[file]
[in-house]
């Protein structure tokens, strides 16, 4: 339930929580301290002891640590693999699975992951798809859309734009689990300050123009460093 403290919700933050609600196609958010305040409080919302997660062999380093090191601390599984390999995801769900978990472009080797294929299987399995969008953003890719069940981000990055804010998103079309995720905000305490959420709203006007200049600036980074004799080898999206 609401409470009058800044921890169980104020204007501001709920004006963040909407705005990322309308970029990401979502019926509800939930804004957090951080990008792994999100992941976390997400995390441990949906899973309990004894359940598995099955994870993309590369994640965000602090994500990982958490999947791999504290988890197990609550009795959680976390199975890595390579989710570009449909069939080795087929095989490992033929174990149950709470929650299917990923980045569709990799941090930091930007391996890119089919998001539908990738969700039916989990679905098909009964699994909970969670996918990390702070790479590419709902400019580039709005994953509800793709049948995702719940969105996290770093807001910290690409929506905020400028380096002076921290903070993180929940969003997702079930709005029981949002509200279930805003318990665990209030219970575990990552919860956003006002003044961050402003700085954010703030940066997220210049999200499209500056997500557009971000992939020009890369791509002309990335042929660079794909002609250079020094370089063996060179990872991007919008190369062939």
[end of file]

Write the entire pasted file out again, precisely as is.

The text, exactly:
[in-house]
């Protein structure tokens, strides 16, 4: 339930929580301290002891640590693999699975992951798809859309734009689990300050123009460093 403290919700933050609600196609958010305040409080919302997660062999380093090191601390599984390999995801769900978990472009080797294929299987399995969008953003890719069940981000990055804010998103079309995720905000305490959420709203006007200049600036980074004799080898999206 609401409470009058800044921890169980104020204007501001709920004006963040909407705005990322309308970029990401979502019926509800939930804004957090951080990008792994999100992941976390997400995390441990949906899973309990004894359940598995099955994870993309590369994640965000602090994500990982958490999947791999504290988890197990609550009795959680976390199975890595390579989710570009449909069939080795087929095989490992033929174990149950709470929650299917990923980045569709990799941090930091930007391996890119089919998001539908990738969700039916989990679905098909009964699994909970969670996918990390702070790479590419709902400019580039709005994953509800793709049948995702719940969105996290770093807001910290690409929506905020400028380096002076921290903070993180929940969003997702079930709005029981949002509200279930805003318990665990209030219970575990990552919860956003006002003044961050402003700085954010703030940066997220210049999200499209500056997500557009971000992939020009890369791509002309990335042929660079794909002609250079020094370089063996060179990872991007919008190369062939």